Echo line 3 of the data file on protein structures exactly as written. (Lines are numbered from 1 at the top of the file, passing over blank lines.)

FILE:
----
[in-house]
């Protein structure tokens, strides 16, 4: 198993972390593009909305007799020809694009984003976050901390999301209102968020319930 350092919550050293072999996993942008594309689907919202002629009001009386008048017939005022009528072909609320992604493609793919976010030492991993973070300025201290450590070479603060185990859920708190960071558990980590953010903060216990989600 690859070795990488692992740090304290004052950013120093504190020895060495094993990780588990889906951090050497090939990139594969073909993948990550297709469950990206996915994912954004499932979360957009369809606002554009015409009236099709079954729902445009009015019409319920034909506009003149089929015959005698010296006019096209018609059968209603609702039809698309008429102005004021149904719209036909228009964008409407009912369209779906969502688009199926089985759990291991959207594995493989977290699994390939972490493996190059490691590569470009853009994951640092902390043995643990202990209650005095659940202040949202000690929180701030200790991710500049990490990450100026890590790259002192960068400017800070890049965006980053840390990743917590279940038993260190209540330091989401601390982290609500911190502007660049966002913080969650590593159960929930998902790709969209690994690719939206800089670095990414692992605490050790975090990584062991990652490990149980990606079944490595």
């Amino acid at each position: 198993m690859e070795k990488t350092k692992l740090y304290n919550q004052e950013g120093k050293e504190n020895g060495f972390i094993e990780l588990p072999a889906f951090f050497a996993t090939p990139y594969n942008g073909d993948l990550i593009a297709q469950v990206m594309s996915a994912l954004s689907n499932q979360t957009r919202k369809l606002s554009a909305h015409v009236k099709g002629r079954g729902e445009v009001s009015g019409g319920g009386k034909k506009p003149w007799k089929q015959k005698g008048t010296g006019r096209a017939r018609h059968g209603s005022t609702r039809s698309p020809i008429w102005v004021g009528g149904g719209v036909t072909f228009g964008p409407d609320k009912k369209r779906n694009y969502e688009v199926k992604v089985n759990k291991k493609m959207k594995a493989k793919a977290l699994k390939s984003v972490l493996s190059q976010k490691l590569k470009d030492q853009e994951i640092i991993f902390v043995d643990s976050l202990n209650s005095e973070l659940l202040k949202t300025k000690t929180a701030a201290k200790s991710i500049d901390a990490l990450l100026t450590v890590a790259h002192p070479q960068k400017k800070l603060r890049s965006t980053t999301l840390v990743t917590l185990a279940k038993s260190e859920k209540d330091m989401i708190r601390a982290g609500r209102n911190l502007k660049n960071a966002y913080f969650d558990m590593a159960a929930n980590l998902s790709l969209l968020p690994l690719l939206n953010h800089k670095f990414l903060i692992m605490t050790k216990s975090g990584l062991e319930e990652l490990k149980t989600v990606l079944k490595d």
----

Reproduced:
């Amino acid at each position: 198993m690859e070795k990488t350092k692992l740090y304290n919550q004052e950013g120093k050293e504190n020895g060495f972390i094993e990780l588990p072999a889906f951090f050497a996993t090939p990139y594969n942008g073909d993948l990550i593009a297709q469950v990206m594309s996915a994912l954004s689907n499932q979360t957009r919202k369809l606002s554009a909305h015409v009236k099709g002629r079954g729902e445009v009001s009015g019409g319920g009386k034909k506009p003149w007799k089929q015959k005698g008048t010296g006019r096209a017939r018609h059968g209603s005022t609702r039809s698309p020809i008429w102005v004021g009528g149904g719209v036909t072909f228009g964008p409407d609320k009912k369209r779906n694009y969502e688009v199926k992604v089985n759990k291991k493609m959207k594995a493989k793919a977290l699994k390939s984003v972490l493996s190059q976010k490691l590569k470009d030492q853009e994951i640092i991993f902390v043995d643990s976050l202990n209650s005095e973070l659940l202040k949202t300025k000690t929180a701030a201290k200790s991710i500049d901390a990490l990450l100026t450590v890590a790259h002192p070479q960068k400017k800070l603060r890049s965006t980053t999301l840390v990743t917590l185990a279940k038993s260190e859920k209540d330091m989401i708190r601390a982290g609500r209102n911190l502007k660049n960071a966002y913080f969650d558990m590593a159960a929930n980590l998902s790709l969209l968020p690994l690719l939206n953010h800089k670095f990414l903060i692992m605490t050790k216990s975090g990584l062991e319930e990652l490990k149980t989600v990606l079944k490595d």